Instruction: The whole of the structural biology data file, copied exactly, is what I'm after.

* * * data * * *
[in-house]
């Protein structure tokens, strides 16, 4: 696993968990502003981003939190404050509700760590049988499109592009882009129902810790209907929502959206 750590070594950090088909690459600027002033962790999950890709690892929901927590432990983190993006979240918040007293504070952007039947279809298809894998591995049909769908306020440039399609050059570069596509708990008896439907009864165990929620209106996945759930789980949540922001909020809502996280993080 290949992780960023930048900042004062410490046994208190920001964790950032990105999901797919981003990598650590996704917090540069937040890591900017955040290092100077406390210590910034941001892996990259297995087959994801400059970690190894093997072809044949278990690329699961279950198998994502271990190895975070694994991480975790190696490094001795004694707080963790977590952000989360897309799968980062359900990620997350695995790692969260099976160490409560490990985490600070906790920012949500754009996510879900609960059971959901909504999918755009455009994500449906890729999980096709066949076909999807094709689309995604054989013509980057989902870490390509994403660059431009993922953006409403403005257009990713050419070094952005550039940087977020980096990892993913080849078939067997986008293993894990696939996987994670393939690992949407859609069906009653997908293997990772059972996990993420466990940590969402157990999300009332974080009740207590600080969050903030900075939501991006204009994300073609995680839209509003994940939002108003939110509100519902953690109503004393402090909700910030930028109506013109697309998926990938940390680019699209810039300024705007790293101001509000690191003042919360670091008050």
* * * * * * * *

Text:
[in-house]
């Protein structure tokens, strides 16, 4: 696993968990502003981003939190404050509700760590049988499109592009882009129902810790209907929502959206 750590070594950090088909690459600027002033962790999950890709690892929901927590432990983190993006979240918040007293504070952007039947279809298809894998591995049909769908306020440039399609050059570069596509708990008896439907009864165990929620209106996945759930789980949540922001909020809502996280993080 290949992780960023930048900042004062410490046994208190920001964790950032990105999901797919981003990598650590996704917090540069937040890591900017955040290092100077406390210590910034941001892996990259297995087959994801400059970690190894093997072809044949278990690329699961279950198998994502271990190895975070694994991480975790190696490094001795004694707080963790977590952000989360897309799968980062359900990620997350695995790692969260099976160490409560490990985490600070906790920012949500754009996510879900609960059971959901909504999918755009455009994500449906890729999980096709066949076909999807094709689309995604054989013509980057989902870490390509994403660059431009993922953006409403403005257009990713050419070094952005550039940087977020980096990892993913080849078939067997986008293993894990696939996987994670393939690992949407859609069906009653997908293997990772059972996990993420466990940590969402157990999300009332974080009740207590600080969050903030900075939501991006204009994300073609995680839209509003994940939002108003939110509100519902953690109503004393402090909700910030930028109506013109697309998926990938940390680019699209810039300024705007790293101001509000690191003042919360670091008050």